Combustible Celluloid
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With: Boris Karloff, Elsa Lanchester, Colin Clive, Una O'Connor, Ernest Thesiger, Dwight Frye
Written by: John L. Balderston, William Hurlbut
Directed by: James Whale
MPAA Rating: Not Rated
Language: English
Running Time: 75
Date: 04/21/1935

Bride of Frankenstein (1935)

4 Stars (out of 4)

It's Alive

By Jeffrey M. Anderson

Director James Whale was approached four years after the enormous success of Frankenstein (1931) to do a sequel. His contract was such that he could refuse unless the project interested him. Whatever he saw in the script for Bride of Frankenstein, he was inspired, and he did it right. Now, Bride of Frankenstein is one of the greatest of all horror films. I recently got to see it in a beautiful new print as part of a new program of classic Universal horror films.

It's not a very scary movie, exactly, but it's crazy and funny, perfect for Halloween. The movie begins with a great scene, as Mary Shelly (Elsa Lanchester), Lord Byron, and Percy Shelly pass the time indoors during a thunderstorm. Mary pricks her finger, and is horrified at the sight of her own blood. Byron points out that her book Frankenstein, set his teeth on edge. She continues the story.

In the crumbling remains of the burned windmill, the Monster (Boris Karloff) is still alive, having fallen into an underground spring. Dr. Frankenstein's house servant, played by Una O'Connor discovers the monster. (Strangely, Ms. O'Connor is at the center of nearly every shot during the first 1/2 hour of the movie, even when it's physically impossible that she has moved from location to location so quickly.) The Monster is captured, and quickly escapes. In the meantime, Dr. Henry Frankenstein (Colin Clive), who is on his deathbed, receives a visit from Dr. Pretorious (Ernest Thesiger). O'Connor repeats the name "Pretorious" in disbelief three times. Pretorious shows Frankenstein his own experiments with creating life--little people kept in jars (the speicial effects are still amazing and haunting). He kidnaps Frankenstein's wife and convinces him to help build another monster; this time a bride.

The Frankenstein monster escapes and meets a blind hermit, who teaches him to smoke, drink, and talk. After the monster has been in his house for just a few minutes, he says, "we shall be great friends." Then some townspeople, led by John Carradine, find the monster and proceed to burn down the hermit's house.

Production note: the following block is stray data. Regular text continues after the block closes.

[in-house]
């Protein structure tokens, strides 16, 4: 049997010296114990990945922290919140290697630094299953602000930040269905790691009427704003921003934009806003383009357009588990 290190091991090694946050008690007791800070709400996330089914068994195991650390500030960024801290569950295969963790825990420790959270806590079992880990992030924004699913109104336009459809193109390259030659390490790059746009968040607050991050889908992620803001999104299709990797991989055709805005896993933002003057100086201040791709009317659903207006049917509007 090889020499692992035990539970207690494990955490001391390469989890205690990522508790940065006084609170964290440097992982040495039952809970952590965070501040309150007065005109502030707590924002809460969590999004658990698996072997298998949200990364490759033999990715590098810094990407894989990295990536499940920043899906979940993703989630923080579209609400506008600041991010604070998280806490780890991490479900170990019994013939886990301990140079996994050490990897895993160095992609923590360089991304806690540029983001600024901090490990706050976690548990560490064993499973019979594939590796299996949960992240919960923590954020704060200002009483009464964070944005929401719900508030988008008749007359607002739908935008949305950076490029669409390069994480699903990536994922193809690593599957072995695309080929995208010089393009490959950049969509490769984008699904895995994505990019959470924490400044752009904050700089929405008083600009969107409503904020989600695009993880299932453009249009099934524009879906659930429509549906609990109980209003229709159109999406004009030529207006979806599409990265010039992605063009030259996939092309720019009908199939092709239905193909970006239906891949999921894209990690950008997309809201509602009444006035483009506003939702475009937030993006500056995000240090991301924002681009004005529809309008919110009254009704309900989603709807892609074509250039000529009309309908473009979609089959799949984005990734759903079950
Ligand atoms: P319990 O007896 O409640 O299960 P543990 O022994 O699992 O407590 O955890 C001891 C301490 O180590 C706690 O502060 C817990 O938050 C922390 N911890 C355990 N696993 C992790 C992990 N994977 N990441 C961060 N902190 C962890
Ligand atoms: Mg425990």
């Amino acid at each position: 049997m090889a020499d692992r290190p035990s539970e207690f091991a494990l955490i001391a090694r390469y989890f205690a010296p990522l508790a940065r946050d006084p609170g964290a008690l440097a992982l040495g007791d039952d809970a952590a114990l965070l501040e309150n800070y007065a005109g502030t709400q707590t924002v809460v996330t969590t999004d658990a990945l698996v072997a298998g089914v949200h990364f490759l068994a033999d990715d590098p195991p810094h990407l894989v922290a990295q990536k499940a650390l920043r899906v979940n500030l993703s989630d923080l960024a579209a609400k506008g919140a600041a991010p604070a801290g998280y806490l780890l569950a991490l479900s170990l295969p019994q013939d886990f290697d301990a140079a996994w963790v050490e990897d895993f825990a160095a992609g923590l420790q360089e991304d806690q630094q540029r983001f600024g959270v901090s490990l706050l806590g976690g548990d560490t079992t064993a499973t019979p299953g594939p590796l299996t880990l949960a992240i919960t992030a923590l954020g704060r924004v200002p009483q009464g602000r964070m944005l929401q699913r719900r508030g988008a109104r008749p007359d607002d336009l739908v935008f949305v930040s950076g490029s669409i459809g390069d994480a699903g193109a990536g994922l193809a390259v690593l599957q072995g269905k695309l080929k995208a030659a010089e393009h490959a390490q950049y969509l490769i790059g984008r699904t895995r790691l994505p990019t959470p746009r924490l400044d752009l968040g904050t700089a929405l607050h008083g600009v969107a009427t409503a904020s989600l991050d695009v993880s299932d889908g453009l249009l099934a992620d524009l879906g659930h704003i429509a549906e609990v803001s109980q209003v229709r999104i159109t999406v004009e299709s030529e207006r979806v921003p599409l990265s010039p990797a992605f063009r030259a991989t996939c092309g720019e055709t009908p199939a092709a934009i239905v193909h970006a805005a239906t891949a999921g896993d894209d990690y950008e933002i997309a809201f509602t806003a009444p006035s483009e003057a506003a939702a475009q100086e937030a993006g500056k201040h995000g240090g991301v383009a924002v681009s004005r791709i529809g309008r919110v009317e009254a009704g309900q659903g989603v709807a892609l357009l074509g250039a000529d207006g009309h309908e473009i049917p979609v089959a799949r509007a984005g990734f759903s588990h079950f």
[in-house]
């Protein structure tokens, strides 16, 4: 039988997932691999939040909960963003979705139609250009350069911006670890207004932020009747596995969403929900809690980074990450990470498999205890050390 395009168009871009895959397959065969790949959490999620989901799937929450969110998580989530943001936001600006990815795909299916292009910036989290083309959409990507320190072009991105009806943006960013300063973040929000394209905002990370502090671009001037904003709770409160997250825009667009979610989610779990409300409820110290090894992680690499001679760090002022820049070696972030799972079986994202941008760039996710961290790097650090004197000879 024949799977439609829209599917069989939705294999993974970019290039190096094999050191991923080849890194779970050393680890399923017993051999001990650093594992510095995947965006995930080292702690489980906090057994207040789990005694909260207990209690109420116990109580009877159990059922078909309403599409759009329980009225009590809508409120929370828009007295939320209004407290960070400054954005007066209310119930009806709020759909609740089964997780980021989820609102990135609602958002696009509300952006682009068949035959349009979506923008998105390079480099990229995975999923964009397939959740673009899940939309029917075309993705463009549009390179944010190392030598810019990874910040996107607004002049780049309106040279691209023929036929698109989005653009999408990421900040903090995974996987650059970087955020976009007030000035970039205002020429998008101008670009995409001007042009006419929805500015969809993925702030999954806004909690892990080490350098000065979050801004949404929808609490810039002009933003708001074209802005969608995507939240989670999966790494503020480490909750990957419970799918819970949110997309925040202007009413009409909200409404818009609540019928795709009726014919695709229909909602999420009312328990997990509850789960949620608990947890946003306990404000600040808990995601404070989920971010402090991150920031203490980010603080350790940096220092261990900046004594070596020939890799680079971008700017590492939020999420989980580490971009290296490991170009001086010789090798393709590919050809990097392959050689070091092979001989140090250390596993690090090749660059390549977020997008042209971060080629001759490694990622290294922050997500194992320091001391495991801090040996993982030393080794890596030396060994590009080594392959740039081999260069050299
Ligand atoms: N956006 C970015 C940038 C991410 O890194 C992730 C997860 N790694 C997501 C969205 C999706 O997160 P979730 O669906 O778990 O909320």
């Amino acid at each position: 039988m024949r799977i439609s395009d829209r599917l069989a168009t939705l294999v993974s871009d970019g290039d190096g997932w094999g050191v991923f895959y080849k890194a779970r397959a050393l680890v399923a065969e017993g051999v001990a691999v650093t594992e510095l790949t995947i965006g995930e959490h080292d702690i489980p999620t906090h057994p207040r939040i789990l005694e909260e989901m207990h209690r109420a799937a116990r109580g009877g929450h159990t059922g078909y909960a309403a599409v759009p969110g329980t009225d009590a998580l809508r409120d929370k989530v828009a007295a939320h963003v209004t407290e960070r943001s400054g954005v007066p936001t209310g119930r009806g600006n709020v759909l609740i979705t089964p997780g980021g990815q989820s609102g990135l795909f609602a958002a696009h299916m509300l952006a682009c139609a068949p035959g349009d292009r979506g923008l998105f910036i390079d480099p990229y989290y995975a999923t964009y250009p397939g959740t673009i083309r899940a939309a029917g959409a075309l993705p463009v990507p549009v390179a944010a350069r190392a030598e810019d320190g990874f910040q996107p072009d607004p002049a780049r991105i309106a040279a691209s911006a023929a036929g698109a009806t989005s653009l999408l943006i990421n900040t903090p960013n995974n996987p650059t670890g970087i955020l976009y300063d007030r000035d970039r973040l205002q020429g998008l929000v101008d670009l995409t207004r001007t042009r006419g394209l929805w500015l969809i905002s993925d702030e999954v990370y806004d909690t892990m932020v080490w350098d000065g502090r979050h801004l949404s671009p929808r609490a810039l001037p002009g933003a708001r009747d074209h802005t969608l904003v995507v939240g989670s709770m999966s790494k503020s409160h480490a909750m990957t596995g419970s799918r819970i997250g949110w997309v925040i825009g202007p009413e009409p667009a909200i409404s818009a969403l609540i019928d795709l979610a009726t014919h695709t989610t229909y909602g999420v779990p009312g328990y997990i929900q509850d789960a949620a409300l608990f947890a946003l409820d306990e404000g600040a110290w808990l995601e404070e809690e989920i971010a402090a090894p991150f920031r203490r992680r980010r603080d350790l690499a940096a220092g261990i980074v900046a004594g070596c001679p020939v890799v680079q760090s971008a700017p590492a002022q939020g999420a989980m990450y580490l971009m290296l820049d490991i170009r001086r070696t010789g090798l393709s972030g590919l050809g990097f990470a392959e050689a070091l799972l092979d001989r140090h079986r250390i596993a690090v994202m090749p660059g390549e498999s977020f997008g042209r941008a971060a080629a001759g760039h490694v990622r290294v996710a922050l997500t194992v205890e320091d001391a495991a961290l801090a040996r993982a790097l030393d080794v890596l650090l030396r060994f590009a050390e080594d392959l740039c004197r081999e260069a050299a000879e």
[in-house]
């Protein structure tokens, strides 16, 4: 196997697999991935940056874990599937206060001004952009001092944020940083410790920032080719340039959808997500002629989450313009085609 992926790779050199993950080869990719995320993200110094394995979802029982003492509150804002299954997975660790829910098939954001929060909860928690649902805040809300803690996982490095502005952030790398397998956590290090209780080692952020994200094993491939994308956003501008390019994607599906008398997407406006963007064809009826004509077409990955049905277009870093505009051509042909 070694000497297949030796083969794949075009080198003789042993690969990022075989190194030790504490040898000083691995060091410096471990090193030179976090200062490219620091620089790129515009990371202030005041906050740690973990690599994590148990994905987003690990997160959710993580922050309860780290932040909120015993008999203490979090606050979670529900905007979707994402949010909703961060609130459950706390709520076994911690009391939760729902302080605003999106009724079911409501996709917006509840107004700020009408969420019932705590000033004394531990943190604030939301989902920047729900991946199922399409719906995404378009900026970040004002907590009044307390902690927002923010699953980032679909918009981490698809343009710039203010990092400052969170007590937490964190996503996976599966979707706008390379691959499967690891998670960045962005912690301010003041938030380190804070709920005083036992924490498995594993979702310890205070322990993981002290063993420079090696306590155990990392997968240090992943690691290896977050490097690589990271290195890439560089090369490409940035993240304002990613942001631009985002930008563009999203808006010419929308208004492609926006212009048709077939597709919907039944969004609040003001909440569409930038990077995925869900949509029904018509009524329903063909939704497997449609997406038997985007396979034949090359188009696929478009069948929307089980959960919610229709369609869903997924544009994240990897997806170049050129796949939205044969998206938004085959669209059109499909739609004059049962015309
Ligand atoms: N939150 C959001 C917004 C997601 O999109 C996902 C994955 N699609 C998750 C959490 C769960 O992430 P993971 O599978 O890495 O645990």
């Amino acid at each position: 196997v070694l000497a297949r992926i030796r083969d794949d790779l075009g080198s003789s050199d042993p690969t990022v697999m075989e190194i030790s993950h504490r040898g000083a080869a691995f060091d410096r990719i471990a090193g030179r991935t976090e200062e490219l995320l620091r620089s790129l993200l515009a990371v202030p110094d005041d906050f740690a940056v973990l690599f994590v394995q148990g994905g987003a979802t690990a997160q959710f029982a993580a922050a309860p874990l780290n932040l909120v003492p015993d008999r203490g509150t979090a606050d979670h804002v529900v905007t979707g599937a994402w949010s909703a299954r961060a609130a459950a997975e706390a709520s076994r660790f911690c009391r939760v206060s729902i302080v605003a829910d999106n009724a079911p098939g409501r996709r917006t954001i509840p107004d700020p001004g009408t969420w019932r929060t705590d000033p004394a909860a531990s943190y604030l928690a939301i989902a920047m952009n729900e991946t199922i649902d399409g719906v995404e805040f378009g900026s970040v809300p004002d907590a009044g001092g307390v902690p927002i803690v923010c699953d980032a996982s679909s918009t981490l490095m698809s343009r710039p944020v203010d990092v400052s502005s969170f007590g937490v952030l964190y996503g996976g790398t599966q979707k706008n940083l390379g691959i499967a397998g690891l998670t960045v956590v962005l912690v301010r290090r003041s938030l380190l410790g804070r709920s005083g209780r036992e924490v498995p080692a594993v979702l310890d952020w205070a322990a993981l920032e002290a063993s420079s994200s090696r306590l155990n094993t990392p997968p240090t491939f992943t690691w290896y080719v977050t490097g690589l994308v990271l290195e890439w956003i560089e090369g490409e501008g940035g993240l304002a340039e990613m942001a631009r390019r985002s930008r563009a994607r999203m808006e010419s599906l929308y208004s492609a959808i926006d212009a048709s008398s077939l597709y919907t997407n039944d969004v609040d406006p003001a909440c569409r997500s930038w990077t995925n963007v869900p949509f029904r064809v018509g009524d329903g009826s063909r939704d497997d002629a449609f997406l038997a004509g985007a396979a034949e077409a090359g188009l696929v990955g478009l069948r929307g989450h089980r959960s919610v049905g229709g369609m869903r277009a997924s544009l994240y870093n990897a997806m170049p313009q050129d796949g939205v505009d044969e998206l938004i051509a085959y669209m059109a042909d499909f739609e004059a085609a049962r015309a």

Pretorious, who has been digging up body parts for the bride (and has stopped to have wine and bread on top of someone's coffin), finds the monster, and convinces him to come back to the lab. As Pretorious and Frankenstein put the final touches on their bride, the camera starts to go crazy, tilting and jumping all over the room. The room itself is gorgeously covered in buzzing gizmos and lights. (Whale was famous for the wonderful sets on his movies.) In the brilliant and famous twist climax, the Bride (also played by Elsa Lanchester) comes to life, takes one look at the Monster and screams.

As in the first movie, it's Karloff as the Monster who is the only "normal" soul in the movie. His rudimentary speech is quite touching ("love dead... hate living"), and his simple hand motions convey the greatest sorrows. Pretorious is very effeminate, which was Whale's way of becoming interested in the story, being gay himself. It also seems that Pretorious is interested in Frankenstein (why else would he kidnap his wife?). Dr. Frankenstein is also effeminate, and phsycially weak, apparently drained from his last experience with the monster. His own wife cannot bring him strength, but working on a new monster with Pretorious recharges him. (The two men are making a baby?) The hermit is not evil, but he makes audiences laugh today with his instant friendship with the monster. How horribly, pathetically lonely must the old man be in order to take in a grunting brute as a houseguest? It's as touching as it is creepy.

The dialogue, by John L. Balderston and William Hurlbut, is brilliant, in that it walks the line between being horror dialogue and comedy. There are quite a few great lines, one containing the phrase Gods and Monsters, which is the title of a wonderful new ficitional bio-pic on Whale, directed by Bill Condon. The music is by the legendary Franz Waxman. I noticed that this time around its use was a little overdone, adding to the campiness, but also calling attention to itself. But most of all, it is Whale who makes the film special. His affection for the bizarre, his wonderful sense of humor, and his appreciation for the feelings of the monster above all, make Bride of Frankenstein a classic, much better than the relatively straightforward original.

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